The Queenstown-Lakes District Mayor is excited by new reports of a potential trans-Tasman bubble on the horizon, but warns it must be a two-way arrangement.
As COVID-19 cases dropped in April in New Zealand and Australia, authorities on both sides of the Tasman began work on developing an air corridor between the countries which wouldn't require quarantine measures. But that was delayed after a resurgence of the virus in both Melbourne and Auckland.
Reports out of Australia over the last two days, however, suggest a bubble could be up and running before the end of the year between particular states and New Zealand.
Australian Minister for Trade, Tourism and Investment Simon Birmingham said travel would initially be only for Kiwis from the South Island - which hasn't recently had any community transmission - to travel to Australia.
New Zealand Prime Minister Jacinda Ardern told The AM Show on Monday that the new approach would aim to avoid COVID-19 'hotspots' that remain dotted throughout Australia.
"[We] were previously working on the idea of a whole-of-Australia approach. They've now changed their position and said they could work on a state-by-state and what they call 'hotspots' approach. That does open opportunities for us," Ardern told The AM Show on Monday.
Jim Boult, the Queenstown-Lakes Mayor, told Newshub that the tourism centre has suffered from a lack of international travellers, so he was keen to see a bubble open up.
"Travel between Australia and New Zealand is very important to us. Having the bubble open is great because it would allow Australians to visit our part of the world," he said.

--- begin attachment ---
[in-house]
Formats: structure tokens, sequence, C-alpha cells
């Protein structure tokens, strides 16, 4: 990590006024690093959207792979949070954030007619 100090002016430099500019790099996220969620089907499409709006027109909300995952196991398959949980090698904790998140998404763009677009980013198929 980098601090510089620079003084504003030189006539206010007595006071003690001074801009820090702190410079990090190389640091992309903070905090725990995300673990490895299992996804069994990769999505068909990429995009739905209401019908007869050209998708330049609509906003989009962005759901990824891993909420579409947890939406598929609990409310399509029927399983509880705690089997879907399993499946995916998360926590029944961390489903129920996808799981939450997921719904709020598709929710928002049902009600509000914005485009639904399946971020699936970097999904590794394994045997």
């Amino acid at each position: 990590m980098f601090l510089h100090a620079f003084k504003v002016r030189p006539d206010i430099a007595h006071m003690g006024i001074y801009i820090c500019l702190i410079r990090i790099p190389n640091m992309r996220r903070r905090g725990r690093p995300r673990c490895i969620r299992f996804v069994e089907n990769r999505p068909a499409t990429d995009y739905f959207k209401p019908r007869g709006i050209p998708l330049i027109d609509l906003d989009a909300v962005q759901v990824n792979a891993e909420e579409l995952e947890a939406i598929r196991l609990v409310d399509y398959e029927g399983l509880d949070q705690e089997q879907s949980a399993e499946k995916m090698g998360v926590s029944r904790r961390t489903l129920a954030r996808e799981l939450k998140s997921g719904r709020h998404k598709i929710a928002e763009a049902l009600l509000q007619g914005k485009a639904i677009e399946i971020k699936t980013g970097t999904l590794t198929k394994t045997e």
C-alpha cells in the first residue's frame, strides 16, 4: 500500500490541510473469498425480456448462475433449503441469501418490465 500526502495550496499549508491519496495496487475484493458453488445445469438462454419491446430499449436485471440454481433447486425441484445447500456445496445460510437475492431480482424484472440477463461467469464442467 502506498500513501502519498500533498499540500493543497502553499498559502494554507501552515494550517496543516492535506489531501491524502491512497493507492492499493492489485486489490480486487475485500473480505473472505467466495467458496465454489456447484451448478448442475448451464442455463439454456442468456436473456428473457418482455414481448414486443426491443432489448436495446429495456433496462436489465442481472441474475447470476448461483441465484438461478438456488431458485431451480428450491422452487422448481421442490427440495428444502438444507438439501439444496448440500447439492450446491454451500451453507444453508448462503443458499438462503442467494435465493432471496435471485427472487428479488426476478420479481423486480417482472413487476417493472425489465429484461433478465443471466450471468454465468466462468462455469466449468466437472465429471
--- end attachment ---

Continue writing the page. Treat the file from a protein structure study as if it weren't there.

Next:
"We should only do this if we are satisfied if the risk to Kiwis is very low. But we have been in favour of a trans-Tasman bubble right from the time it was first discussed. We remain in favour of that. If that is state by state, that is okay. Again though, with that proviso that the risk of transmission is very low."
But Boult is worried about the suggestion that travel would initially be one-way.
"I am a bit concerned though at some reports saying the intention is only to allow New Zealanders to travel to Australia. Clearly, that would do absolutely nothing for and it would be a bit of a disaster, to be honest, as it would cost us a significant part of the domestic market," he told Newshub.
"In my view, if it happens, it has to be a two-way street. Otherwise, as I say, it is not good from where we sit."
Foreign Affairs Minister Winston Peters said the bubble could happen quickly if the Australians put in place the proper protocols. He doesn't support only Kiwis travelling to Australia, however.
"If it's all Aussie's way then we're going to be drained of our wealth because we're going to be going offshore with no reciprocation from Australia," Peters said, according to NZME.
A Newshub-Reid Research poll this week found that 50.7 percent of respondents don't want a bubble with Australia until it's completely free of COVID-19 and there was no community transmission in the country. A further 41.6 percent said they would support forming bubbles but only with states that have no community transmission, and 4.9 percent want an all-of-Australia bubble right now.
Boult told Newshub that his district was currently benefiting from travellers over the school holidays.
"We always thought the school holidays would be great and they are nice and busy. We will make the most of it while they are here. We had the added bonus of some really good snow. Kiwis coming here with the hope of having some late-season skiing are going to get it in bucket fulls over the next few days."